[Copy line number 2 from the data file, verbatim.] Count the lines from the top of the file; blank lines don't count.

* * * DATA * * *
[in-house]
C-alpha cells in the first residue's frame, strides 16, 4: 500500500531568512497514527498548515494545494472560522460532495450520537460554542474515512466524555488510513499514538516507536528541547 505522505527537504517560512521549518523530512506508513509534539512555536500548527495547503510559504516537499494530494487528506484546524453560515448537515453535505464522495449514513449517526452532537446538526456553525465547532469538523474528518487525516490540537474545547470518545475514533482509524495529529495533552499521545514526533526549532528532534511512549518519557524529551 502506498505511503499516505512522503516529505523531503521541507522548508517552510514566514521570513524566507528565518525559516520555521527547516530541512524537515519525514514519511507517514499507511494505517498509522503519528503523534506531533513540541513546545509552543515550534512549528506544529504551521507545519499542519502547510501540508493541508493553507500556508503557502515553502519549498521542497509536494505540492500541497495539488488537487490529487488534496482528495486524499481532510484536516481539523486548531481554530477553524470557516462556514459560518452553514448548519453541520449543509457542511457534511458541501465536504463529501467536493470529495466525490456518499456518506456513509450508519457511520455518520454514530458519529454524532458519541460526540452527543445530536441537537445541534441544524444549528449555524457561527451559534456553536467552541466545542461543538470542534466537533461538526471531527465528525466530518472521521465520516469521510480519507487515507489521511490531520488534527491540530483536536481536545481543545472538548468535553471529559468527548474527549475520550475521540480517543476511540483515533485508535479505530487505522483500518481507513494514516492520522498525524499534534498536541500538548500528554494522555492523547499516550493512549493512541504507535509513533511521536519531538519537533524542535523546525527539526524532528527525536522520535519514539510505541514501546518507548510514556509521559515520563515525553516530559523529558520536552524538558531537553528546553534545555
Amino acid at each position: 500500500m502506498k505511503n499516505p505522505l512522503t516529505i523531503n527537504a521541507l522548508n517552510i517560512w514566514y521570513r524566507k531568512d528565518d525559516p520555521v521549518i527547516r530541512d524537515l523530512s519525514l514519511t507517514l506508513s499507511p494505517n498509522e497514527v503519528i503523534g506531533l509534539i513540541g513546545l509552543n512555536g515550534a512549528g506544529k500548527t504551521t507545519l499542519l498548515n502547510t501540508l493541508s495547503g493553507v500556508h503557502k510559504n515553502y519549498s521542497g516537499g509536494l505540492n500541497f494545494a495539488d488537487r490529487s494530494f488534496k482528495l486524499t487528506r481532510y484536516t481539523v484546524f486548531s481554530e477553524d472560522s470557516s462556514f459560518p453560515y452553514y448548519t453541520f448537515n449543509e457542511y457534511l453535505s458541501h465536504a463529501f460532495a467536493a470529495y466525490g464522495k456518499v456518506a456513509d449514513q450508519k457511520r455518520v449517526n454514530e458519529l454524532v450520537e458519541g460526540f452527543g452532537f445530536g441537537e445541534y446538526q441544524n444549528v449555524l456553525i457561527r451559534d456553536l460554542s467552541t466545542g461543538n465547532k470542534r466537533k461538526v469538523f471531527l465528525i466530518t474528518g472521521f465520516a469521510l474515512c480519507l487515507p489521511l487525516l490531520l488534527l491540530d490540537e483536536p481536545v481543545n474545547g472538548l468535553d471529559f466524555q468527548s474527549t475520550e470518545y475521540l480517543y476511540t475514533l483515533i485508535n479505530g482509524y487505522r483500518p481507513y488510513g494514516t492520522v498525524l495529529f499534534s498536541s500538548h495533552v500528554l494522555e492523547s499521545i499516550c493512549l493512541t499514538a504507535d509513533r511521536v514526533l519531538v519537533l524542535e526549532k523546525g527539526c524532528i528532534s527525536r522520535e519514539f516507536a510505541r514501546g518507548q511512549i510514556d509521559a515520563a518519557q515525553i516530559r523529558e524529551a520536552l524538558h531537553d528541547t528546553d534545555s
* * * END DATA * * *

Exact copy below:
C-alpha cells in the first residue's frame, strides 16, 4: 500500500531568512497514527498548515494545494472560522460532495450520537460554542474515512466524555488510513499514538516507536528541547 505522505527537504517560512521549518523530512506508513509534539512555536500548527495547503510559504516537499494530494487528506484546524453560515448537515453535505464522495449514513449517526452532537446538526456553525465547532469538523474528518487525516490540537474545547470518545475514533482509524495529529495533552499521545514526533526549532528532534511512549518519557524529551 502506498505511503499516505512522503516529505523531503521541507522548508517552510514566514521570513524566507528565518525559516520555521527547516530541512524537515519525514514519511507517514499507511494505517498509522503519528503523534506531533513540541513546545509552543515550534512549528506544529504551521507545519499542519502547510501540508493541508493553507500556508503557502515553502519549498521542497509536494505540492500541497495539488488537487490529487488534496482528495486524499481532510484536516481539523486548531481554530477553524470557516462556514459560518452553514448548519453541520449543509457542511457534511458541501465536504463529501467536493470529495466525490456518499456518506456513509450508519457511520455518520454514530458519529454524532458519541460526540452527543445530536441537537445541534441544524444549528449555524457561527451559534456553536467552541466545542461543538470542534466537533461538526471531527465528525466530518472521521465520516469521510480519507487515507489521511490531520488534527491540530483536536481536545481543545472538548468535553471529559468527548474527549475520550475521540480517543476511540483515533485508535479505530487505522483500518481507513494514516492520522498525524499534534498536541500538548500528554494522555492523547499516550493512549493512541504507535509513533511521536519531538519537533524542535523546525527539526524532528527525536522520535519514539510505541514501546518507548510514556509521559515520563515525553516530559523529558520536552524538558531537553528546553534545555